The latest issue of Newsweek treats the
magazine's readers to a giddy rhapsody about same-sex marriage.
According to Newsweek, there apparently is no social, cultural or
moral downside to homosexual marriage. In fact, about the only
question that remains is when these unions finally will be legal.
This news slant is hardly unique. In the wake of last week's
decision by the U.S. Supreme Court striking down an anti-sodomy
statute in Texas, the cultural buzz is all about the surprising
sweep of the court's 6-3 decision and how it will lead to the
recognition of gay marriage.
The three dissenting justices in the Texas case, Chief Justice
William Rehnquist, Antonin Scalia and Clarence Thomas, concluded
that the court's decision simply sweeps aside the constitutional and
legal basis for restricting marriage to heterosexual unions. Scalia,
writing for the other two, asked, "What justification could there
possibly be for denying the benefits of marriage to homosexual
couples?" He then went on to deride the majority's lame assertion
that the case doesn't "involve" the right of same-sex couples to
marry. "Do not believe it," he said. "This case doesn't involve the
issue of homosexual marriage only if one entertains the belief that
principle and logic have nothing to do with the decisions of this
court. Many will hope that, as the court comfortingly assures us,
this is so."
Now that the court had taken what Scalia calls an
"anti-anti-homosexual" position, the immediate issue for the country
is not whether there is a right to gay marriage but rather how that
decision should be made and by whom.
There are only two options. The first is to let the courts do it,
prodded on, of course, by dozens of gay- rights organizations and
their friends. Dozens of such organizations have already petitioned
the Massachusetts Supreme Court to find a "right to marry" in the
U.S. Constitution, and it's widely expected that that court will do
so, especially now that the U.S. Supreme Court has charted the
If were to happen, it is fair to ask, why should a clear majority
of Americans who oppose homosexual marriage simply accept the
far-reaching consequences that would follow in the wake of such a
The simple answer is that every American has a stake in how
marriage is defined, and the decision should not be left either to a
tiny minority of the population or to unelected judges.
Opinion polls show conclusively that the American public, while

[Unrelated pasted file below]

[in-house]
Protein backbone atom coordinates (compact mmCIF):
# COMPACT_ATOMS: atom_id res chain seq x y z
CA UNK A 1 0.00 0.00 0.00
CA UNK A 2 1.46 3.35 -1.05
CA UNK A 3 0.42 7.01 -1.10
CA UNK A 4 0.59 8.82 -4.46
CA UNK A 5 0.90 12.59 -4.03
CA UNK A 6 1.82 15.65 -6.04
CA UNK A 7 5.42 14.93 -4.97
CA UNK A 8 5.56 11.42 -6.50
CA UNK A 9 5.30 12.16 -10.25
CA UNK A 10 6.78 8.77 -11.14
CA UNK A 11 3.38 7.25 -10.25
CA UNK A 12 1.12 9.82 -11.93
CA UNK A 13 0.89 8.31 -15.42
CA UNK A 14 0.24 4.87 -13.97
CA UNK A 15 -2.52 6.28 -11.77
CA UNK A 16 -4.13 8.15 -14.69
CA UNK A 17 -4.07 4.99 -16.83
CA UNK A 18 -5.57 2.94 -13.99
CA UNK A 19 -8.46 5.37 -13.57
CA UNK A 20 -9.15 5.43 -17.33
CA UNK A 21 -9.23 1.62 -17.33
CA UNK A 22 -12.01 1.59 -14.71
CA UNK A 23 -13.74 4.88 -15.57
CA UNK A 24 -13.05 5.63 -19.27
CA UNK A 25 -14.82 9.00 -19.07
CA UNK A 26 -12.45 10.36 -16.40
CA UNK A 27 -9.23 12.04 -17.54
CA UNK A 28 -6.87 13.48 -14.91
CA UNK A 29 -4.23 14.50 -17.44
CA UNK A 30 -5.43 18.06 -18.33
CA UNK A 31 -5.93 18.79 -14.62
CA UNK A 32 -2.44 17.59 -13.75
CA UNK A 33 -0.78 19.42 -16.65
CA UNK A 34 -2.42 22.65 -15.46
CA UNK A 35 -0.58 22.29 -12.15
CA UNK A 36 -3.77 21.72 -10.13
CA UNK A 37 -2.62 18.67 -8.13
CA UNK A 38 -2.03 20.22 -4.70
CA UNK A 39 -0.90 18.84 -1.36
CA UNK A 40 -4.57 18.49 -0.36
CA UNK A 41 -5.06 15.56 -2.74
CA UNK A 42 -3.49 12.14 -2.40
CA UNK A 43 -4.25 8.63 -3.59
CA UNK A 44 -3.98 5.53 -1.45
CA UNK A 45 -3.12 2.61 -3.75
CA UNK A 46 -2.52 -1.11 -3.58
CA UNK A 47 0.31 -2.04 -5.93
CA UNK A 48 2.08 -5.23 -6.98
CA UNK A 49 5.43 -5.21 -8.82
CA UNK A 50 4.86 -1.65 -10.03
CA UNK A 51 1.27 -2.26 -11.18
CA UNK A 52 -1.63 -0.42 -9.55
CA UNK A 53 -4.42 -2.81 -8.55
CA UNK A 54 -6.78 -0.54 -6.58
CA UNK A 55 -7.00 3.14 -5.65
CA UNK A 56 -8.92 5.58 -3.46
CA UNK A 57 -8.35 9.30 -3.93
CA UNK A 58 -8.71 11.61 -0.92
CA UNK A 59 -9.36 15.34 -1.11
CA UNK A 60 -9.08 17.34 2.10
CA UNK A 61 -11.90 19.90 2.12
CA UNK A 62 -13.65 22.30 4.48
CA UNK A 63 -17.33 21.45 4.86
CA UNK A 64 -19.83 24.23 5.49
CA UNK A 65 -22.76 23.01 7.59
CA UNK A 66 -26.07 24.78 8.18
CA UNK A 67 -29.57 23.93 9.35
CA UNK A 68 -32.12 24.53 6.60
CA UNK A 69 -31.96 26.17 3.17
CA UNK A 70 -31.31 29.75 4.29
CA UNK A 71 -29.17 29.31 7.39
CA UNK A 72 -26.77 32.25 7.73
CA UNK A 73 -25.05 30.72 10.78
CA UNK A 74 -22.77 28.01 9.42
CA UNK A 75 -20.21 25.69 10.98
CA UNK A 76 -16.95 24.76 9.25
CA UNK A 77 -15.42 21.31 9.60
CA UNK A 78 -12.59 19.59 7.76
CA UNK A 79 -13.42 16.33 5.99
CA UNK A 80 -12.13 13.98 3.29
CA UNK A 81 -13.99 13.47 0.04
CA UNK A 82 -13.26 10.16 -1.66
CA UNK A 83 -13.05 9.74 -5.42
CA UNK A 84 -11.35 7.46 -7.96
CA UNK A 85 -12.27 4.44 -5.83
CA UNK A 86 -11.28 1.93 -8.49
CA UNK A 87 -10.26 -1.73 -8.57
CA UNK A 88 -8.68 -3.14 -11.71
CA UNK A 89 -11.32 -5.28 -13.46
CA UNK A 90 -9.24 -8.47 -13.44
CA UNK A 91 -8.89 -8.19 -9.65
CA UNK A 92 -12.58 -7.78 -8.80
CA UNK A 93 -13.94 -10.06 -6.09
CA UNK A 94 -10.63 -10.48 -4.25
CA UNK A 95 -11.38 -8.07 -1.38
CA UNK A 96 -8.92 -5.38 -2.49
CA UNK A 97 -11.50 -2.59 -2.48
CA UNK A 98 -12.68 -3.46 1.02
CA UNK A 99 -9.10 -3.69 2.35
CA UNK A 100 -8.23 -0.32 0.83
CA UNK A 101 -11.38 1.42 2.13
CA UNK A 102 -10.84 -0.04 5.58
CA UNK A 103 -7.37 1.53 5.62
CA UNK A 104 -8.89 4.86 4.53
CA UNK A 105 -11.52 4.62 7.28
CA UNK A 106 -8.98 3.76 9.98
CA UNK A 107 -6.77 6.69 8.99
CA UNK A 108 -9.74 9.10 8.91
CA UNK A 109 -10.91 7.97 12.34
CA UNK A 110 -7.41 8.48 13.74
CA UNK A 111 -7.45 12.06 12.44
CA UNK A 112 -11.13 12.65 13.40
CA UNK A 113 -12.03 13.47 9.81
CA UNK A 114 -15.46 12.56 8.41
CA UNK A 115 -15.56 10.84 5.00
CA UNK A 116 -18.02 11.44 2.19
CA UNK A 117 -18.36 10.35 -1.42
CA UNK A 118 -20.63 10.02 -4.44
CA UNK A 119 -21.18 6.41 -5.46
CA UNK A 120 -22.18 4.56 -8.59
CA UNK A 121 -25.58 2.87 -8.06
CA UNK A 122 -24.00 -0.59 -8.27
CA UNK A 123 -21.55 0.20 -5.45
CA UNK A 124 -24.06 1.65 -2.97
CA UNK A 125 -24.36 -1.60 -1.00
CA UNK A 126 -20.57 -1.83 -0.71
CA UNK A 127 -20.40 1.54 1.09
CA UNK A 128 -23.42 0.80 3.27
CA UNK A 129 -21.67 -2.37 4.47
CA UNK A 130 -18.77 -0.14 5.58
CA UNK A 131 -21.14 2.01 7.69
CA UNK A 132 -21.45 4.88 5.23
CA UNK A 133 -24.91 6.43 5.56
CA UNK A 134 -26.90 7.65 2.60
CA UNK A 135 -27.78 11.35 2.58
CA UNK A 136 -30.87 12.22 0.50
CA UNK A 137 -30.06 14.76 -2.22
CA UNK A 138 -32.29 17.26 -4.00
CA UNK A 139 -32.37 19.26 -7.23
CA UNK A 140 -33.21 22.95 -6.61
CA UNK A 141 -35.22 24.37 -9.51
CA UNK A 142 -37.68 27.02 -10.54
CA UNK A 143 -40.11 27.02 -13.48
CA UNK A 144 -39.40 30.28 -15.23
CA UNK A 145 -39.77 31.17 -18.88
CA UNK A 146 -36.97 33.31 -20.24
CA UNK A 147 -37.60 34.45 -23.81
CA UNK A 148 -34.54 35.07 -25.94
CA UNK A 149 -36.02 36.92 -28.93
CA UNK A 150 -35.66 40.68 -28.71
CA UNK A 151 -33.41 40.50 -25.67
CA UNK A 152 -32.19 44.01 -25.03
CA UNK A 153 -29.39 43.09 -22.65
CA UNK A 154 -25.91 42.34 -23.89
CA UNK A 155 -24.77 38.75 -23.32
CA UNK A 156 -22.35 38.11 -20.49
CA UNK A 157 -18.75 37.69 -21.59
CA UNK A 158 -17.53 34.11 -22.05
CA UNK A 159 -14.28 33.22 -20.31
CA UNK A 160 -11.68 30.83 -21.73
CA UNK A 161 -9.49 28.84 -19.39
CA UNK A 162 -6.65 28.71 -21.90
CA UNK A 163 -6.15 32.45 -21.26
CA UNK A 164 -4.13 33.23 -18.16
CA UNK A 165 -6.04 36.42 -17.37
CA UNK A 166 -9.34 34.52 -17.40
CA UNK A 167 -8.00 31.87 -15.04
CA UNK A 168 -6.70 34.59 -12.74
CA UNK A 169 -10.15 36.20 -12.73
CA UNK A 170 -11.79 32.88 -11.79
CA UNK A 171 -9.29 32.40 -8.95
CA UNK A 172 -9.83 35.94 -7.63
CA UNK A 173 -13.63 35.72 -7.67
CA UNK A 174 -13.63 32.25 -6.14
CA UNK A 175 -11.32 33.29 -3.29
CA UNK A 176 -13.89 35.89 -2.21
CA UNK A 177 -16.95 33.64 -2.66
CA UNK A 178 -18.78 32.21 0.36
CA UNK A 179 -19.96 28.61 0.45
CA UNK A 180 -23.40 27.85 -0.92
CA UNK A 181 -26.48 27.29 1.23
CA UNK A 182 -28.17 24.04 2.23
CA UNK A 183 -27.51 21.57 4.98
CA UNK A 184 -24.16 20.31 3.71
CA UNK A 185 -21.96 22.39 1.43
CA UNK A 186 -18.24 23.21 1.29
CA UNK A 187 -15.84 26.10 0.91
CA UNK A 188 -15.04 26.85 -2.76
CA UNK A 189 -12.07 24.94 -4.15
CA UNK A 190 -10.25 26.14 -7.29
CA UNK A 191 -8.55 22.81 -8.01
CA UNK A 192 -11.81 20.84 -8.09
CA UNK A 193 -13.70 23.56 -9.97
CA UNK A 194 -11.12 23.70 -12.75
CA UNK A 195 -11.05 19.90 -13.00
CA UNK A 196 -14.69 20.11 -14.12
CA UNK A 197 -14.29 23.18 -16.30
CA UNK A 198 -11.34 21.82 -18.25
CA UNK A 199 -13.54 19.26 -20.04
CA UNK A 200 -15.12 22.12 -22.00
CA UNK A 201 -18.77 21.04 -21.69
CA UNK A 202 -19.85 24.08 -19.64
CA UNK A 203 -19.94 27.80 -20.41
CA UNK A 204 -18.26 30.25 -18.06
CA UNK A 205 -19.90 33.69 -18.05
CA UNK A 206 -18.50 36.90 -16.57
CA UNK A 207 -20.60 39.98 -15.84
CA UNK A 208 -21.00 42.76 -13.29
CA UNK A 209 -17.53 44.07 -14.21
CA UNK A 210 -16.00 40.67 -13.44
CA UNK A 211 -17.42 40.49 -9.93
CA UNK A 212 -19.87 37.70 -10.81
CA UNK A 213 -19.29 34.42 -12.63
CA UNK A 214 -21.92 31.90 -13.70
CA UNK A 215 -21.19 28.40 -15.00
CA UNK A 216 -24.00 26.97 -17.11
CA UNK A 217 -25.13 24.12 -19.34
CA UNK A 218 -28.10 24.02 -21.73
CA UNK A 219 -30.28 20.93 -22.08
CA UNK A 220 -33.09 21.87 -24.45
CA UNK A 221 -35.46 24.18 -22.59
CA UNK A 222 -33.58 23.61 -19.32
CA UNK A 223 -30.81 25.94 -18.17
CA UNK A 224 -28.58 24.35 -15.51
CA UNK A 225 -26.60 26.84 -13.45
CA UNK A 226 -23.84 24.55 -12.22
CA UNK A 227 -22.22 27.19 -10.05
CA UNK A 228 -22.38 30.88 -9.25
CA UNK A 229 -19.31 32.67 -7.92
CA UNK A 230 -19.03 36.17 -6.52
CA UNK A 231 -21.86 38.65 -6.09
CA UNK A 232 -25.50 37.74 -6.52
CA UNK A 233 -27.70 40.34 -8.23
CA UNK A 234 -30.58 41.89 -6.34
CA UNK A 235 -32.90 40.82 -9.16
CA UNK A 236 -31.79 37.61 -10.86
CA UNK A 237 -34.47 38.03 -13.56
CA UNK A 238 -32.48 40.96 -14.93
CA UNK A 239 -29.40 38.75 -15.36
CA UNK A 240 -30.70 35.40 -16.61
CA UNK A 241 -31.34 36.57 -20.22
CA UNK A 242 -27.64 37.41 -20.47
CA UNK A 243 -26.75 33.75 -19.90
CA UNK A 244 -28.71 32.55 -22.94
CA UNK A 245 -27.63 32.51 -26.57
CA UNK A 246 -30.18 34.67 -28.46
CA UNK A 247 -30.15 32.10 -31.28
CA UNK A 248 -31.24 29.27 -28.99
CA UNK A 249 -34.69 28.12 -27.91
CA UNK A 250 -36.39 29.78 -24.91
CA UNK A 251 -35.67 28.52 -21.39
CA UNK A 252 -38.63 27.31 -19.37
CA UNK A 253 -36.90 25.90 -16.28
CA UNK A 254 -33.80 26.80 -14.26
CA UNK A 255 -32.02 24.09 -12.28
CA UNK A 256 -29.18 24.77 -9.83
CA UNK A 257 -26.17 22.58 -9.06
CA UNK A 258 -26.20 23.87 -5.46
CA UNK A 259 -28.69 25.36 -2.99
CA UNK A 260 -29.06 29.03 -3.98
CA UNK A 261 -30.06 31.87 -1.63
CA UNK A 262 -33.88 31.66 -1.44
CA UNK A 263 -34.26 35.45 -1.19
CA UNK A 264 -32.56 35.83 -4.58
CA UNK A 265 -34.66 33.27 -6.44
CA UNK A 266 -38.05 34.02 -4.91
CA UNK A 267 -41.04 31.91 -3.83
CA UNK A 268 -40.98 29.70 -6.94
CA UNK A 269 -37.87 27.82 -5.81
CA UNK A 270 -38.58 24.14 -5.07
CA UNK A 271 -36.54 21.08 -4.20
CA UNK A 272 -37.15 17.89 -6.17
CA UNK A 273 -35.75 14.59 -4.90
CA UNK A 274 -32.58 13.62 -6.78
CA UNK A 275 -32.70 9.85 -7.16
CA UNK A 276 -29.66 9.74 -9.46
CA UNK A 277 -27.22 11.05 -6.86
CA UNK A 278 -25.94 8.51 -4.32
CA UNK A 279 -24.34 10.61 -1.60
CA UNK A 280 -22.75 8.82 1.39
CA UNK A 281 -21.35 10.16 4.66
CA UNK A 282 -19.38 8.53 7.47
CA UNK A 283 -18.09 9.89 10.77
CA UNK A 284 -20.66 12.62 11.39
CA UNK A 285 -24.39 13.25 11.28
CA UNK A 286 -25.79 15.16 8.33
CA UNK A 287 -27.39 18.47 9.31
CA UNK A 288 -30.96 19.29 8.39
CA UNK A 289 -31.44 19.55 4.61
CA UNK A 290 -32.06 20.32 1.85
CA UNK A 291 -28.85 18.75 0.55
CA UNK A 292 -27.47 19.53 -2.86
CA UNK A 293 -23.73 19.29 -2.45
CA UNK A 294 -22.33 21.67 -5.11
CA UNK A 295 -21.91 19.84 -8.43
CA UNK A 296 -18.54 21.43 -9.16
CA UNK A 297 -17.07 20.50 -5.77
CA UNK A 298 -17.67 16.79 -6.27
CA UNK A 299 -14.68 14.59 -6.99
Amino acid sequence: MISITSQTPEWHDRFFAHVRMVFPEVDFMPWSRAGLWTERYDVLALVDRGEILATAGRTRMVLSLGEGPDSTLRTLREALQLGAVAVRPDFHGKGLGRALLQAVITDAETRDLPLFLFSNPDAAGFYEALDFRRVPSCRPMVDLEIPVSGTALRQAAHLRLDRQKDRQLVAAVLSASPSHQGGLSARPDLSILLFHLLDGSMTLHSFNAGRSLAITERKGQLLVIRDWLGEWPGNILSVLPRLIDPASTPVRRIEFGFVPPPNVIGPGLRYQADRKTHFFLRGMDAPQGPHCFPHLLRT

increasingly tolerant of homosexuals, does not believe this group
has a right to define marriage for society as a whole.
The Marriage Amendment now before Congress appears to be the only
way the march of judicial activism can be halted and the public be
given the opportunity to make the final decision. At several key
points in the nation's history, Congress has had to confront the
fact that the constitutional language had to be changed to
accommodate public opinion and the changing social order. Such
amendments were needed to abolish slavery, to give women the right
to vote, to impose an income tax, and to limit a president to just
two terms in office.
The issue this time around is also quite simple. Does this nation
wish to preserve marriage as the exclusive option of a man and a
woman? The Marriage Amendment would leave to the individual states
the related matters of whether same-sex couples could adopt, obtain
employee health insurance, inherit and the like.
Up until now, gay activist groups have been able to picture the
sponsors of the Marriage Amendment as a hateful bunch motivated by
little more than animus toward homosexuals.
That won't work now. The Supreme Court decision and the pending
case in Massachusetts demonstrate that the Marriage Amendment isn't
some cause of a narrow group, but rather a broad-based reaction to
real events. The amendment is no less than a broad recognition that
a valued institution needs to be preserved mostly because it has
served and continues to serve the interests of children.
This belief, by the way, cuts across racial and ethnic lines.
Hispanics and black Americans, if anything, hold this view more
strongly than other groups, a fact that undercuts the oft-repeated
assertion that homosexuality is analogous to race. So far, not even
the compliant Supreme Court majority has been willing to go that
Al Knight of Fairplay mailto:firstname.lastname@example.org
) is a former member of The Denver Post editorial-page staff. His
columns appear on Wednesday.